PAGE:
A few months ago I put out to the internet asking what they thought about cultural appropriation. There was an odd response. Either you were a person of color and answered me with thoughts, feelings, and examples, or you were a very confused white person. There were some folks in the middle of the appropriation debate. ButI had no idea how grey this issue was to the general white population. Then add on top of that confusion an often sincere wish to not be a racist shit bag and you have created a sensitive albeit, clueless, monster; one who either tip toes around or smashes the whole town. I’m going to address that monster real quick before it destroys any more unsuspecting cities.
There are a few things to get straight about cultural appropriation. Luckily, it is simple to avoid if you stop and think first. I cannot be held responsible for a lack of thought on anyone’s part and I wash my hands of that responsibility right now.
1. Do you have an invitation?
I have been to Native American funerals, a few Pow Wows, and was invited to each and every one of them. I have been to an Eid celebration at the end of Ramadan and gotten henna from the women participating at the party. Growing up, one of my best friends was Cambodian and I went to many family parties. I’ve worn a traditional sari with my Indian friends. I even went to a Mormon dance once. I had invitations to do all of these things. I was directly invited to participate and engage with other cultures by other cultures. This is an important distinction. When you are asked to join in, it means that you are being asked to experience and share in another person’s culture. When my friends invited me to join them at Pride festivities this year they wanted to celebrate their own community but have me there too. It wasn’t appropriation, it was a shared experience. If I go to Japan and am asked to a traditional tea ceremony and they request that I wear a kimono it is much different than just slipping one on because I “love Asian culture”.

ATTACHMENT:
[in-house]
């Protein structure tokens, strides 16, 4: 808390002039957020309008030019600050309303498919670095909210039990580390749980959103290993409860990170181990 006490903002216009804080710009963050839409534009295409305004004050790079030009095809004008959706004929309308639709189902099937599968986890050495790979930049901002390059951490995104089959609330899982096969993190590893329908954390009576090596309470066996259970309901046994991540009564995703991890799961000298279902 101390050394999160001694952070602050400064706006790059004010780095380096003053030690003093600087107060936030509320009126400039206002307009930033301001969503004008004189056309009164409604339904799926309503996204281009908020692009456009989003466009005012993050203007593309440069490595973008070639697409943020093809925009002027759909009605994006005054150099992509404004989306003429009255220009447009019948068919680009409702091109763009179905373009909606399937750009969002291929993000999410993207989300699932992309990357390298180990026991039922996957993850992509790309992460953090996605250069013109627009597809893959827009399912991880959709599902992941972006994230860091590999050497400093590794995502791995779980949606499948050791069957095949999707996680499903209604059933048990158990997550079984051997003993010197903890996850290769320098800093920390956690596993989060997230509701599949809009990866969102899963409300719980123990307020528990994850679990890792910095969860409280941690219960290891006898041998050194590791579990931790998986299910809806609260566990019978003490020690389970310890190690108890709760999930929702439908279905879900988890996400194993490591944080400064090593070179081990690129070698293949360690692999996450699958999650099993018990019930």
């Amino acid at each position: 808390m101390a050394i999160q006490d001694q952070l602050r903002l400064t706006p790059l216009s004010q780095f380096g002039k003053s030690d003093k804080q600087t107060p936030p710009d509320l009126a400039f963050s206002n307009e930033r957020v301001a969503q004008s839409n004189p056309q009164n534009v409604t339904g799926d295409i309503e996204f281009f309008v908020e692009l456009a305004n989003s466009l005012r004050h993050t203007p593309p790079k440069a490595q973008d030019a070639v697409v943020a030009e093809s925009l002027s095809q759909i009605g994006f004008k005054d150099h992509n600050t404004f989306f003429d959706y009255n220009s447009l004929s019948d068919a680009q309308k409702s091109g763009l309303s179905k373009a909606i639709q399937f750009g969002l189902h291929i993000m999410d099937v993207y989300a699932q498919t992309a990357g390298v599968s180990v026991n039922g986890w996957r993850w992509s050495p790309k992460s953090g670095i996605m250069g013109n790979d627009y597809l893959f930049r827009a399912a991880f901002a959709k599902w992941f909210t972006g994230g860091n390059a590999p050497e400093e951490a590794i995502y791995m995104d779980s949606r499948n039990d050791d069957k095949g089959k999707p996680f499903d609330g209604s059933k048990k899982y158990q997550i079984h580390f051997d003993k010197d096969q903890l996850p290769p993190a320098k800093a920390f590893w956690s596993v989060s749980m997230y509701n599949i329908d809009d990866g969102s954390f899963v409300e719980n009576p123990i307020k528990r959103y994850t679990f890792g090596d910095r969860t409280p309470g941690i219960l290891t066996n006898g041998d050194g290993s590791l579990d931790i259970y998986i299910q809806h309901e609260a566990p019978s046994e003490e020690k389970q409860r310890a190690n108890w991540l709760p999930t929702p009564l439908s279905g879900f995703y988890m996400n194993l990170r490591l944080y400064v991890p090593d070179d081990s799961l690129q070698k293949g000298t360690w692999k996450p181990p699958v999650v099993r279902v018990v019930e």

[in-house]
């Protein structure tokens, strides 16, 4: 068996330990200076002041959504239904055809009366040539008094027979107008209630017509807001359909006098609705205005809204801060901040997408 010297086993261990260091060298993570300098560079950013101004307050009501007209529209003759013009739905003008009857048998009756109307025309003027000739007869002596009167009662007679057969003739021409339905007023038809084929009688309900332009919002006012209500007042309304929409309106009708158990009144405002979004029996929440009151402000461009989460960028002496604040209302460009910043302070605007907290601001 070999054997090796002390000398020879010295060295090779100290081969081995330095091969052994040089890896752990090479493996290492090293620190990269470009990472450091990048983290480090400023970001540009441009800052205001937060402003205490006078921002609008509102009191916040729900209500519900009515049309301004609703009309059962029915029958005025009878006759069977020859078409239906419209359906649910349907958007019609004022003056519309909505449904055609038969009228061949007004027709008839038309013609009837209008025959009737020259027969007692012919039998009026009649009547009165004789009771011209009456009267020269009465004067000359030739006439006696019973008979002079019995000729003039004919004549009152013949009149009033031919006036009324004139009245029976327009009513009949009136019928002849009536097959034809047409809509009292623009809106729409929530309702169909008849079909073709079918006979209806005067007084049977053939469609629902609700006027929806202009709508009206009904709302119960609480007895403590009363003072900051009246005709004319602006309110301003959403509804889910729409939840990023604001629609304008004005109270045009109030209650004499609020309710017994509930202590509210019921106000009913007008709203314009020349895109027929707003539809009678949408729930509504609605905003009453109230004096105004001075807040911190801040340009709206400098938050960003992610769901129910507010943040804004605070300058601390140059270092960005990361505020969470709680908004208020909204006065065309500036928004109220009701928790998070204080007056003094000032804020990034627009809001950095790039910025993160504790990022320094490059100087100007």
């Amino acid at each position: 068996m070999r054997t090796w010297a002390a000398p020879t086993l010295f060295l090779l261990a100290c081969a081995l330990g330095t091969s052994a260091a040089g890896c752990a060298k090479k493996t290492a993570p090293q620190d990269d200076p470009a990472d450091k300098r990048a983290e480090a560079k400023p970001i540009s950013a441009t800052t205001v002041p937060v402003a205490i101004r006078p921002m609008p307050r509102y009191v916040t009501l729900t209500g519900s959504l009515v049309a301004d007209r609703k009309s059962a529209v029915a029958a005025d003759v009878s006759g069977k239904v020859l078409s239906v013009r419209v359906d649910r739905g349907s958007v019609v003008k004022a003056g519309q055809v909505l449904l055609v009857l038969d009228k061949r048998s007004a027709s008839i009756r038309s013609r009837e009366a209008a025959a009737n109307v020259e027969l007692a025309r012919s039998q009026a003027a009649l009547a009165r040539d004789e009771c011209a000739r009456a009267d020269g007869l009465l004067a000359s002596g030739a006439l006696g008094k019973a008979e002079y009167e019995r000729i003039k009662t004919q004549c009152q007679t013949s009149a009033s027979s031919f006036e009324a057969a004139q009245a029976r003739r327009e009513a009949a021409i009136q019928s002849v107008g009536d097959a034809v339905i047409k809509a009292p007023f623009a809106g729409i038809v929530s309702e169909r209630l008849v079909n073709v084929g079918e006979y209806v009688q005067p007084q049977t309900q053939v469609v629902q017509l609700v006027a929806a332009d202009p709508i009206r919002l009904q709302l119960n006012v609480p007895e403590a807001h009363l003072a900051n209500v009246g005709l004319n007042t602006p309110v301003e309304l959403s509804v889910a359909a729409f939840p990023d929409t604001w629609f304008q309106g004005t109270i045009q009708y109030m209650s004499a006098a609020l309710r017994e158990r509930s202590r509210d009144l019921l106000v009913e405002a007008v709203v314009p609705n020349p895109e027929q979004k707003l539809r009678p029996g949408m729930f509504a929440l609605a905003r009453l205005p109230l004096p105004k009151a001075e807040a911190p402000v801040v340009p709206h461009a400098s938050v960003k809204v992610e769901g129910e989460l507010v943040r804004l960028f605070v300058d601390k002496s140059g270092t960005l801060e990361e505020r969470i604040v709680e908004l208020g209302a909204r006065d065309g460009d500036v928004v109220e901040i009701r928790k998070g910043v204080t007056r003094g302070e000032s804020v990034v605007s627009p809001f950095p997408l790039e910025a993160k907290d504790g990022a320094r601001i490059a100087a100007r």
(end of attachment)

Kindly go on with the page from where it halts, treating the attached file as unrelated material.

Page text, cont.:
Twitter once used the hashtag, #WhitePeopleInvitedtotheCookout and what ensued was hilarious, but also a strangely good metaphor. If my neighbor has a cookout, I won’t be mad if they don’t invite me. They don’t have to. Even if we are friendly and they have a key to my house, they can still do whatever they like. Non-White cultures don’t have to make space for white people and that shouldn’t be the expectation. The mere existence of the precedent that white people should always be accommodated is evidence of a racist and colonized system. I don’t expect to be invited to the Oscars so, White People, why do you expect to be invited to the cookout?